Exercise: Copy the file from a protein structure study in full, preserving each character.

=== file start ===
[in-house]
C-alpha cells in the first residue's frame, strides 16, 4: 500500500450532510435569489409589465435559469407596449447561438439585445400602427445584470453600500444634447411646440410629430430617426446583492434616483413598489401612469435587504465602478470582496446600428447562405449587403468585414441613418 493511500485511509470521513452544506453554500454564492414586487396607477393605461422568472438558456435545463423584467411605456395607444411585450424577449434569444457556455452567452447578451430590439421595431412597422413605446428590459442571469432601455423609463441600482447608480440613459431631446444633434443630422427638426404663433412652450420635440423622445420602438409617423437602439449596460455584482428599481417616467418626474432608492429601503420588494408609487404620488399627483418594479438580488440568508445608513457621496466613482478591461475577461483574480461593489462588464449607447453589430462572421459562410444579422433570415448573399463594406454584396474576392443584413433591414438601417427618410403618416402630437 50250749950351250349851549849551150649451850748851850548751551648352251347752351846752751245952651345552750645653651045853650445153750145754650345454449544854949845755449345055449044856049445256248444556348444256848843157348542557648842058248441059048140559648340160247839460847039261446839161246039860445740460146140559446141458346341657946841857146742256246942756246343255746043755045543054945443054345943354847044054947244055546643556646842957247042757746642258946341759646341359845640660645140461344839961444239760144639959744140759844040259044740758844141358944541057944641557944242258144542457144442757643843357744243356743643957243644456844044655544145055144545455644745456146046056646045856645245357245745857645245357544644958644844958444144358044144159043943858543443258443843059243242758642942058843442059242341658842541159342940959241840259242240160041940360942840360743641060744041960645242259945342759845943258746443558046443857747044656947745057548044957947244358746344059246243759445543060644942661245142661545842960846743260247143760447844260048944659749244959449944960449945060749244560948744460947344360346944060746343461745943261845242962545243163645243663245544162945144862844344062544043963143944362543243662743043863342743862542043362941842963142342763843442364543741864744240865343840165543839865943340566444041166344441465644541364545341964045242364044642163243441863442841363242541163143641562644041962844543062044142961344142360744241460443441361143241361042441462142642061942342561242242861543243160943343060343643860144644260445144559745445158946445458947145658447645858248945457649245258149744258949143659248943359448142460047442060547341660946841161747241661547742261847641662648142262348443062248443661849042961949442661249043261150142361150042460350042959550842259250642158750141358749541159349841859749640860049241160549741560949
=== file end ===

[in-house]
C-alpha cells in the first residue's frame, strides 16, 4: 500500500450532510435569489409589465435559469407596449447561438439585445400602427445584470453600500444634447411646440410629430430617426446583492434616483413598489401612469435587504465602478470582496446600428447562405449587403468585414441613418 493511500485511509470521513452544506453554500454564492414586487396607477393605461422568472438558456435545463423584467411605456395607444411585450424577449434569444457556455452567452447578451430590439421595431412597422413605446428590459442571469432601455423609463441600482447608480440613459431631446444633434443630422427638426404663433412652450420635440423622445420602438409617423437602439449596460455584482428599481417616467418626474432608492429601503420588494408609487404620488399627483418594479438580488440568508445608513457621496466613482478591461475577461483574480461593489462588464449607447453589430462572421459562410444579422433570415448573399463594406454584396474576392443584413433591414438601417427618410403618416402630437 50250749950351250349851549849551150649451850748851850548751551648352251347752351846752751245952651345552750645653651045853650445153750145754650345454449544854949845755449345055449044856049445256248444556348444256848843157348542557648842058248441059048140559648340160247839460847039261446839161246039860445740460146140559446141458346341657946841857146742256246942756246343255746043755045543054945443054345943354847044054947244055546643556646842957247042757746642258946341759646341359845640660645140461344839961444239760144639959744140759844040259044740758844141358944541057944641557944242258144542457144442757643843357744243356743643957243644456844044655544145055144545455644745456146046056646045856645245357245745857645245357544644958644844958444144358044144159043943858543443258443843059243242758642942058843442059242341658842541159342940959241840259242240160041940360942840360743641060744041960645242259945342759845943258746443558046443857747044656947745057548044957947244358746344059246243759445543060644942661245142661545842960846743260247143760447844260048944659749244959449944960449945060749244560948744460947344360346944060746343461745943261845242962545243163645243663245544162945144862844344062544043963143944362543243662743043863342743862542043362941842963142342763843442364543741864744240865343840165543839865943340566444041166344441465644541364545341964045242364044642163243441863442841363242541163143641562644041962844543062044142961344142360744241460443441361143241361042441462142642061942342561242242861543243160943343060343643860144644260445144559745445158946445458947145658447645858248945457649245258149744258949143659248943359448142460047442060547341660946841161747241661547742261847641662648142262348443062248443661849042961949442661249043261150142361150042460350042959550842259250642158750141358749541159349841859749640860049241160549741560949